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The effect of autonomy and the use of common sense
Who can still remember OHRA’s famous commercial about the purple crocodile? “But… it’s standing over there.” “Yes…it’s standing there”. Ever since the commercial aired on television in 2004, the purple crocodile has become a symbol of excessive bureaucracy and customer unfriendliness.
Although customer friendliness is now high on the agenda at many companies, the purple crocodile as a symbol is still relevant. The caricature about bureaucratic practices is well known. But it contains a second crocodile lesson: give employees the space and autonomy to use their own common sense.
Crocodile works at the bank
The following incident shows that the purple Croc is still very much alive. My friend recently wanted to delete his savings account from a well-known Dutch bank. This could not be done online but had to be done physically at the bank. When he arrived at the building, the place was deserted except for two employees. The Corona measures were clearly visible here. What followed was a process that our Crocodile friend would have been proud of.
Making an appointment
“Did you make an appointment?”, one of the employees asked. “No,” said my friend, “but I see there’s no one there. Can I make an appointment with you for, let’s say, …now?”
Unfortunately that was not possible. He received a card with the telephone number of another department of the bank on it and he had to make an appointment himself. Luckily, there was still a timeslot available that same day, although he did have to wait half an hour. Which was strange, because, as I said, there was no one in the waiting area. Anyway, after half an hour he was back on the sidewalk at the (still empty) bank branch. “Did we still have a timeslot available for you?” the service worker asked. Um… yes.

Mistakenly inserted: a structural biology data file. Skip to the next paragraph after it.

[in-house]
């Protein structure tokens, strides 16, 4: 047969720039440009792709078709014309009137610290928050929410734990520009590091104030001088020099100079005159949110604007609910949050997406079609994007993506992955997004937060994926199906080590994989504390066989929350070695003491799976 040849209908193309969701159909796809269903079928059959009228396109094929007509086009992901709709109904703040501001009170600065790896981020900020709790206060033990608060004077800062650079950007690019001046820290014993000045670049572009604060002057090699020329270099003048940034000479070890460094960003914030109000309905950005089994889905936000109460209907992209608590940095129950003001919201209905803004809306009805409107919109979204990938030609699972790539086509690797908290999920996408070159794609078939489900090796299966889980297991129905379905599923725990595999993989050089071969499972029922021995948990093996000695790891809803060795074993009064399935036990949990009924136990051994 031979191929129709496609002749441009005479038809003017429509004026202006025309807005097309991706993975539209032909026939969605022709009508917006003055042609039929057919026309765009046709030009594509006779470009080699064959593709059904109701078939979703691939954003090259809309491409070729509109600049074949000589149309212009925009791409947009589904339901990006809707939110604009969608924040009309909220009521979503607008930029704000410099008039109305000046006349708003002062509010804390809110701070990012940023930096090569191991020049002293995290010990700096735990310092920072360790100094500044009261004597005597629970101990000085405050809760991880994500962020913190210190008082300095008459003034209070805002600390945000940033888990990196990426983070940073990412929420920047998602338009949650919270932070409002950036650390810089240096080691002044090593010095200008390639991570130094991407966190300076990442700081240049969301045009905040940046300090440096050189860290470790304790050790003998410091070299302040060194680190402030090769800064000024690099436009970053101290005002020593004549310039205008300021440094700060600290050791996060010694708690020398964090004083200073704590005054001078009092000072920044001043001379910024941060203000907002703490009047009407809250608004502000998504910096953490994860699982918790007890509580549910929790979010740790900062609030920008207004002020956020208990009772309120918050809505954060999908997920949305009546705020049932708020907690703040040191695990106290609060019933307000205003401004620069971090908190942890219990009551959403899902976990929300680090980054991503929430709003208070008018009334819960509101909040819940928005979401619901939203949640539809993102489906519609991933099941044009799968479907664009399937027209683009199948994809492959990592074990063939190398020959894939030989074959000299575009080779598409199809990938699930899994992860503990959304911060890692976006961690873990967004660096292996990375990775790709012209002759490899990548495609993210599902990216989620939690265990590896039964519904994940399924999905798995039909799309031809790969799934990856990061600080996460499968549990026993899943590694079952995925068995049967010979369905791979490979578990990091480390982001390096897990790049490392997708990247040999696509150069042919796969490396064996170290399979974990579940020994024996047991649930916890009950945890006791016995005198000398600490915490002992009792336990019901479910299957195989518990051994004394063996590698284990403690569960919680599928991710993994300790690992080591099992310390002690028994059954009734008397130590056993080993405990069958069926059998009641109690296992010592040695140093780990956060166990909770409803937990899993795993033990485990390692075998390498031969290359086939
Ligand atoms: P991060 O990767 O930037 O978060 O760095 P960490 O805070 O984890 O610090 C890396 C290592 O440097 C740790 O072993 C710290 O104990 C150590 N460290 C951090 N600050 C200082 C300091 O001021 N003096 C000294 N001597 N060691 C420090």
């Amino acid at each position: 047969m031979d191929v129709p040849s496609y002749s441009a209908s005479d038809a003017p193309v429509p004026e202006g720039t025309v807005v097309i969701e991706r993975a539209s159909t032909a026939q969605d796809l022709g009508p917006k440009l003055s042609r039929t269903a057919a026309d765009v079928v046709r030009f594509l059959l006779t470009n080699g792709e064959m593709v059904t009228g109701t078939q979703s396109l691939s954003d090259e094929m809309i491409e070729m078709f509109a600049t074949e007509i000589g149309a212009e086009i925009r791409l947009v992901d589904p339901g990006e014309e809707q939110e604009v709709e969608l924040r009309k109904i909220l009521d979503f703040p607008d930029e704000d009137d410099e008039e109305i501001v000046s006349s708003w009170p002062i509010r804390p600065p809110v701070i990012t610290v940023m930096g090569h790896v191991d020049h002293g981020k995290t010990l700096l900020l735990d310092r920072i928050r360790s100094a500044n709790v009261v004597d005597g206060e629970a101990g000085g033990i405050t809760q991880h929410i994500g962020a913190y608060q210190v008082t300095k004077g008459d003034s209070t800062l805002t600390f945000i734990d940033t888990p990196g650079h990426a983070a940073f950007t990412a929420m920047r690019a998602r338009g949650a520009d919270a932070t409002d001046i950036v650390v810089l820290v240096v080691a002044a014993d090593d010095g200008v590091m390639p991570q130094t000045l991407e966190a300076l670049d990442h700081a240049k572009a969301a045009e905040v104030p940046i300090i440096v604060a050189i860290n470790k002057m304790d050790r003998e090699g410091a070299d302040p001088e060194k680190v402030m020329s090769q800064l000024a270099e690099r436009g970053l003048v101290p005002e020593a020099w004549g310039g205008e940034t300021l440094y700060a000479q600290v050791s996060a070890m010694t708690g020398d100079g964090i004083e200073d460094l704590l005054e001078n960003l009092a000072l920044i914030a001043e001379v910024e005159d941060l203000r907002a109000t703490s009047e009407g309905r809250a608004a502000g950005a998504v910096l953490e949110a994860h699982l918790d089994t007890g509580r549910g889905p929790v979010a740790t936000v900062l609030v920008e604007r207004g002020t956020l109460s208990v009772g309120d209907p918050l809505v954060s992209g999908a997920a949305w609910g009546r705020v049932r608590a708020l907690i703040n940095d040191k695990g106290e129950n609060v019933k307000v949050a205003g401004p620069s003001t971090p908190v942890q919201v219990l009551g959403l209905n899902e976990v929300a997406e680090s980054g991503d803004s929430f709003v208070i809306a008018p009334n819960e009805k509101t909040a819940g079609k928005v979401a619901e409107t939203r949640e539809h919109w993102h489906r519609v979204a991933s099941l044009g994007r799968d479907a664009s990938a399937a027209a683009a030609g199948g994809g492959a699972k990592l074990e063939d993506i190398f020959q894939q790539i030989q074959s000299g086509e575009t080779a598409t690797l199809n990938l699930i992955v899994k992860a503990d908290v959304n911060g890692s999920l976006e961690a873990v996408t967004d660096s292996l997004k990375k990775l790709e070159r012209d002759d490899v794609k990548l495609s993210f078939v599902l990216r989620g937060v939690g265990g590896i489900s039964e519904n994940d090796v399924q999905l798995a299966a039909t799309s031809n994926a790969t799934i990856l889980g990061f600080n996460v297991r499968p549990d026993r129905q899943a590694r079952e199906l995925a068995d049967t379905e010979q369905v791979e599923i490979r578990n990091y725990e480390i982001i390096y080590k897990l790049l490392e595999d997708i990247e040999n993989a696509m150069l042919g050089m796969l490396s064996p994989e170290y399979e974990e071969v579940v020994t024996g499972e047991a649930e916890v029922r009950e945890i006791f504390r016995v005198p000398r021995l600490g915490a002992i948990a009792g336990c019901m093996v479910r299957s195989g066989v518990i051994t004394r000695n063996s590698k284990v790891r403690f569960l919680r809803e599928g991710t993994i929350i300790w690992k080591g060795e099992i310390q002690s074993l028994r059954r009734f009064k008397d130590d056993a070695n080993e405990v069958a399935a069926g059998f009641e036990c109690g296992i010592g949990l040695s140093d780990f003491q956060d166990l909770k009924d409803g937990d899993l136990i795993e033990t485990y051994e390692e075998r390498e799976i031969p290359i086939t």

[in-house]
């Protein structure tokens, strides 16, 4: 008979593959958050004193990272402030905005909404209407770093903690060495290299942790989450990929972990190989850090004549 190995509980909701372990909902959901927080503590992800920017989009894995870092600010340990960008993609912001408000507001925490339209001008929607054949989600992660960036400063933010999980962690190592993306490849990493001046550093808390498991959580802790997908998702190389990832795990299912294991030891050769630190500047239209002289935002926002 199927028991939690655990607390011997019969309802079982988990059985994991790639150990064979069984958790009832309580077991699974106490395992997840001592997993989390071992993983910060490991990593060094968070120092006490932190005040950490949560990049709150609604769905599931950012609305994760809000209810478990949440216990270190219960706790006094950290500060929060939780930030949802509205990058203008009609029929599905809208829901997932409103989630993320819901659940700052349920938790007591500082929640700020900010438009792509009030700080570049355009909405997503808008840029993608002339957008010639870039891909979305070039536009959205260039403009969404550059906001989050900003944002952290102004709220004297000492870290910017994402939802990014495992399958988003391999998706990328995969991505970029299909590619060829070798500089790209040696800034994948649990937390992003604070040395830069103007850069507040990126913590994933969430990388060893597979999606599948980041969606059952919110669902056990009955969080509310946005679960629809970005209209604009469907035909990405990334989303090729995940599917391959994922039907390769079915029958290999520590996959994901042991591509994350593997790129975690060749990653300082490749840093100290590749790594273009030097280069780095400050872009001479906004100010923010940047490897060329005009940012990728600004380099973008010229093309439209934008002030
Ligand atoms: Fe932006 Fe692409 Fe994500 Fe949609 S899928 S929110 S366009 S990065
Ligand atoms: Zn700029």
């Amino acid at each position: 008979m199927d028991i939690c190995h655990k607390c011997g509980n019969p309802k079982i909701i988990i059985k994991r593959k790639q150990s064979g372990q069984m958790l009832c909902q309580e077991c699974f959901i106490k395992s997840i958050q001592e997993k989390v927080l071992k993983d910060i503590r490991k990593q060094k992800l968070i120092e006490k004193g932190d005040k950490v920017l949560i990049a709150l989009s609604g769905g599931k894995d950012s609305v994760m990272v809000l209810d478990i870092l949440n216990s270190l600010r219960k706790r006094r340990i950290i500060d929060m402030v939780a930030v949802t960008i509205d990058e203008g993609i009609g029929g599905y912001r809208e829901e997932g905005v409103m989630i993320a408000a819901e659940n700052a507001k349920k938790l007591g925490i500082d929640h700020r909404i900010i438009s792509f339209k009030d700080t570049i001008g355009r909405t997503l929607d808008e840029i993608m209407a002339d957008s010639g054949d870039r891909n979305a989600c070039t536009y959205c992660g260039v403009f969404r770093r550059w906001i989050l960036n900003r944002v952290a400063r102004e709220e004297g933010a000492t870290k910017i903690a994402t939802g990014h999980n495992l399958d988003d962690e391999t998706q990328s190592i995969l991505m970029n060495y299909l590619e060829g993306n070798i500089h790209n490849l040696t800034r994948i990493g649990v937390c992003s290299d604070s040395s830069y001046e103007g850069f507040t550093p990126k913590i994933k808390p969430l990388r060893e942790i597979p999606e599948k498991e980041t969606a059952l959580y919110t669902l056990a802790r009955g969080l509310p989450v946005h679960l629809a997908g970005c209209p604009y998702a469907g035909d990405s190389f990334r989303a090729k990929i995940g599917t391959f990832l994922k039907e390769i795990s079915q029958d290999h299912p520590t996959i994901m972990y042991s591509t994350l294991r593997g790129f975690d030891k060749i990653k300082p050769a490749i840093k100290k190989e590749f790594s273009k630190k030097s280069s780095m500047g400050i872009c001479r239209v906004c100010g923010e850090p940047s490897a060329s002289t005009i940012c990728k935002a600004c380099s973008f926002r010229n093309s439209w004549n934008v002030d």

The effect of crocodile practices
Look, I can understand that it is useful to work only by appointment. This prevents customers from having to wait outside for an long time, due to the applicable Corona measures. But you would think that a customer who comes in at random when there are no appointments scheduled for other customers, could be helped immediately. “But there’s no one here.” “Yes…there’s no one here.” A shame because crocodile practices have hugely detrimental effects:
- Fun jobs are reduced to executing processes and following rules – a killer for job happiness, creativity, and job fulfillment.
- Specific situations are captured by general rules. Wave goodbye to customized customer service (“we can’t help you now, even though the waiting area is empty”) and hello to unnecessary work (“you need to call and make an appointment, even though the waiting area is empty”).
How it can be done differently
How can it be done? By giving employees frameworks, but not their interpretation, you give them the opportunity to use their own common sense. The bank employees without a doubt understand that Corona does not allow too many people in the building. It is enough to give them this framework. We are talking about professional and thoughtful employees here. If they see that no appointments are scheduled and the building is empty, they can simply help a customer who comes in at random.
Happier employees, happier customers
Giving autonomy, it sounds exciting. But don’t worry, most people can handle responsibility just fine (see also the blog about trusting employees). Moreover, we are talking about the professionals where who has passed a thorough selection procedure – your own. If you don’t trust them with some level of responsibility, then why did you hire them in the first place? You will see, giving your organization autonomy provides a lot of benefits.
On the one hand, autonomy results in happier bank employees, because they are able to help a customer and experience the freedom to make choices based on their own professionalism. On the other hand, autonomy also results in happier customers, because they receive good service and their questions are properly handled. What’s not to like? So, who dares!